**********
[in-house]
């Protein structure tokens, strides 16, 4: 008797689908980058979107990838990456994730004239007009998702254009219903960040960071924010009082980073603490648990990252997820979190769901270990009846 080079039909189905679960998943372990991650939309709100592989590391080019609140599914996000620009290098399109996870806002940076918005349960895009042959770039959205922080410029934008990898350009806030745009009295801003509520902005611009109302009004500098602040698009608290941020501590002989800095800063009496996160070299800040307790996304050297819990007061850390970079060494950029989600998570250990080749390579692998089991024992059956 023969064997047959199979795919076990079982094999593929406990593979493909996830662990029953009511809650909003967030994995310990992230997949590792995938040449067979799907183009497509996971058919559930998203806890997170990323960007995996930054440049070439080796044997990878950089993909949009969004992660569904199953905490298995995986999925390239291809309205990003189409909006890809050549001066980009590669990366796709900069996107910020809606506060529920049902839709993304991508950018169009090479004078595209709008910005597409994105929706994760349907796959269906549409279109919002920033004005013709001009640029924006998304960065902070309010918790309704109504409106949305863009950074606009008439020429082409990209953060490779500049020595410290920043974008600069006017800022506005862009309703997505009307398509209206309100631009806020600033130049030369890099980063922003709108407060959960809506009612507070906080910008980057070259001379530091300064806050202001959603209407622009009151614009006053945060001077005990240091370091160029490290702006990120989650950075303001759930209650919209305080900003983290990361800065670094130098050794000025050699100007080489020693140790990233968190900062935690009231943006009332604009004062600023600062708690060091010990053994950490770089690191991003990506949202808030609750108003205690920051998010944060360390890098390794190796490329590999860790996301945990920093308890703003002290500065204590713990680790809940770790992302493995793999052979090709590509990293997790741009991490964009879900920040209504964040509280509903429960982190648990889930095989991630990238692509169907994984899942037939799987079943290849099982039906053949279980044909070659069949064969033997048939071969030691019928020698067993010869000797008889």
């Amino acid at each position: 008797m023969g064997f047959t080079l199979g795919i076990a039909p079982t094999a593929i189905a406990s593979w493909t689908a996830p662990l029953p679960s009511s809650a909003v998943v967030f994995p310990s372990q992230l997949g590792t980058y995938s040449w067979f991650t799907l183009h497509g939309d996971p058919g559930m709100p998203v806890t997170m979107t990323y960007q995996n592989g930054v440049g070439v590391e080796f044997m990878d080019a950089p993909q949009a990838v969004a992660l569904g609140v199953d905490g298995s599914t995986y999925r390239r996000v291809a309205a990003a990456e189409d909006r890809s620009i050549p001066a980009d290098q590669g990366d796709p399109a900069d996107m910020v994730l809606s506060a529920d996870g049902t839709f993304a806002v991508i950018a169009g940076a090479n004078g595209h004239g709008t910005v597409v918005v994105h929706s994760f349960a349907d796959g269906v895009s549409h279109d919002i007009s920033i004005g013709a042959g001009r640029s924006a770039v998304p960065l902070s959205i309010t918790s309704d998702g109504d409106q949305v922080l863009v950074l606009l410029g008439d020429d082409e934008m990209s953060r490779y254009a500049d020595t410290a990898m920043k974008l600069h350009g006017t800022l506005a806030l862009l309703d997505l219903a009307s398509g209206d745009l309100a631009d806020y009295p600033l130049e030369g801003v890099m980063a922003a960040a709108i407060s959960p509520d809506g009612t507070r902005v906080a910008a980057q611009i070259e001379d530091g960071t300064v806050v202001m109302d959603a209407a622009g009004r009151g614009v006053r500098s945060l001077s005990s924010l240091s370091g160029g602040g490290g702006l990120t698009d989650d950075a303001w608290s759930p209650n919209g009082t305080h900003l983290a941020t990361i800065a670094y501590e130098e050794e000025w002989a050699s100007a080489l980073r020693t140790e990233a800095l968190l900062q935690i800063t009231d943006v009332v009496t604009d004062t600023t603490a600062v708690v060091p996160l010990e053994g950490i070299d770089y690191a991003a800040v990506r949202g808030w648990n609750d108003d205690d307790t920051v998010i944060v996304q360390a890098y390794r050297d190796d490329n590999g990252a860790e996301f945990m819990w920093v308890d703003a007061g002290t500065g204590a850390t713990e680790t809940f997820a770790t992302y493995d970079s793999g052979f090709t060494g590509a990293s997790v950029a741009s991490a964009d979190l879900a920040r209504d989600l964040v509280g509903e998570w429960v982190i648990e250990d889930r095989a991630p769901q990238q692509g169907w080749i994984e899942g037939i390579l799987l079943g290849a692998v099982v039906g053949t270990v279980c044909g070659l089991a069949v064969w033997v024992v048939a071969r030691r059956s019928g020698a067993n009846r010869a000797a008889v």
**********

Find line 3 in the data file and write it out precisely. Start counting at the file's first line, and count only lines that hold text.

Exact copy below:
């Amino acid at each position: 008797m023969g064997f047959t080079l199979g795919i076990a039909p079982t094999a593929i189905a406990s593979w493909t689908a996830p662990l029953p679960s009511s809650a909003v998943v967030f994995p310990s372990q992230l997949g590792t980058y995938s040449w067979f991650t799907l183009h497509g939309d996971p058919g559930m709100p998203v806890t997170m979107t990323y960007q995996n592989g930054v440049g070439v590391e080796f044997m990878d080019a950089p993909q949009a990838v969004a992660l569904g609140v199953d905490g298995s599914t995986y999925r390239r996000v291809a309205a990003a990456e189409d909006r890809s620009i050549p001066a980009d290098q590669g990366d796709p399109a900069d996107m910020v994730l809606s506060a529920d996870g049902t839709f993304a806002v991508i950018a169009g940076a090479n004078g595209h004239g709008t910005v597409v918005v994105h929706s994760f349960a349907d796959g269906v895009s549409h279109d919002i007009s920033i004005g013709a042959g001009r640029s924006a770039v998304p960065l902070s959205i309010t918790s309704d998702g109504d409106q949305v922080l863009v950074l606009l410029g008439d020429d082409e934008m990209s953060r490779y254009a500049d020595t410290a990898m920043k974008l600069h350009g006017t800022l506005a806030l862009l309703d997505l219903a009307s398509g209206d745009l309100a631009d806020y009295p600033l130049e030369g801003v890099m980063a922003a960040a709108i407060s959960p509520d809506g009612t507070r902005v906080a910008a980057q611009i070259e001379d530091g960071t300064v806050v202001m109302d959603a209407a622009g009004r009151g614009v006053r500098s945060l001077s005990s924010l240091s370091g160029g602040g490290g702006l990120t698009d989650d950075a303001w608290s759930p209650n919209g009082t305080h900003l983290a941020t990361i800065a670094y501590e130098e050794e000025w002989a050699s100007a080489l980073r020693t140790e990233a800095l968190l900062q935690i800063t009231d943006v009332v009496t604009d004062t600023t603490a600062v708690v060091p996160l010990e053994g950490i070299d770089y690191a991003a800040v990506r949202g808030w648990n609750d108003d205690d307790t920051v998010i944060v996304q360390a890098y390794r050297d190796d490329n590999g990252a860790e996301f945990m819990w920093v308890d703003a007061g002290t500065g204590a850390t713990e680790t809940f997820a770790t992302y493995d970079s793999g052979f090709t060494g590509a990293s997790v950029a741009s991490a964009d979190l879900a920040r209504d989600l964040v509280g509903e998570w429960v982190i648990e250990d889930r095989a991630p769901q990238q692509g169907w080749i994984e899942g037939i390579l799987l079943g290849a692998v099982v039906g053949t270990v279980c044909g070659l089991a069949v064969w033997v024992v048939a071969r030691r059956s019928g020698a067993n009846r010869a000797a008889v």